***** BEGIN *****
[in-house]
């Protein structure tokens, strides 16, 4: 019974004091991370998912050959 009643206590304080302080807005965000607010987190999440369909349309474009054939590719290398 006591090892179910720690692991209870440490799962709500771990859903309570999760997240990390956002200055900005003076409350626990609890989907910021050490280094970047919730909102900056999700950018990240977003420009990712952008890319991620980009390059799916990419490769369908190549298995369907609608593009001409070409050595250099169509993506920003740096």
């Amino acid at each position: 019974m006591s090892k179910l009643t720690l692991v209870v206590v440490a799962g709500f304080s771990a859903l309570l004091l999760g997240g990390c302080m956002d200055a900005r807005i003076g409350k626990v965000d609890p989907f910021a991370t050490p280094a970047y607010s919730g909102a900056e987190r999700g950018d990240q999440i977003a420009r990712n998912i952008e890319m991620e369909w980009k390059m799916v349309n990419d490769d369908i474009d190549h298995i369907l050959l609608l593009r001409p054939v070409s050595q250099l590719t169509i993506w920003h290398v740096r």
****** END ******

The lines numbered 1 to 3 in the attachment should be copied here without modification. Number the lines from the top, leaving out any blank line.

[in-house]
């Protein structure tokens, strides 16, 4: 019974004091991370998912050959 009643206590304080302080807005965000607010987190999440369909349309474009054939590719290398 006591090892179910720690692991209870440490799962709500771990859903309570999760997240990390956002200055900005003076409350626990609890989907910021050490280094970047919730909102900056999700950018990240977003420009990712952008890319991620980009390059799916990419490769369908190549298995369907609608593009001409070409050595250099169509993506920003740096």
């Amino acid at each position: 019974m006591s090892k179910l009643t720690l692991v209870v206590v440490a799962g709500f304080s771990a859903l309570l004091l999760g997240g990390c302080m956002d200055a900005r807005i003076g409350k626990v965000d609890p989907f910021a991370t050490p280094a970047y607010s919730g909102a900056e987190r999700g950018d990240q999440i977003a420009r990712n998912i952008e890319m991620e369909w980009k390059m799916v349309n990419d490769d369908i474009d190549h298995i369907l050959l609608l593009r001409p054939v070409s050595q250099l590719t169509i993506w920003h290398v740096r």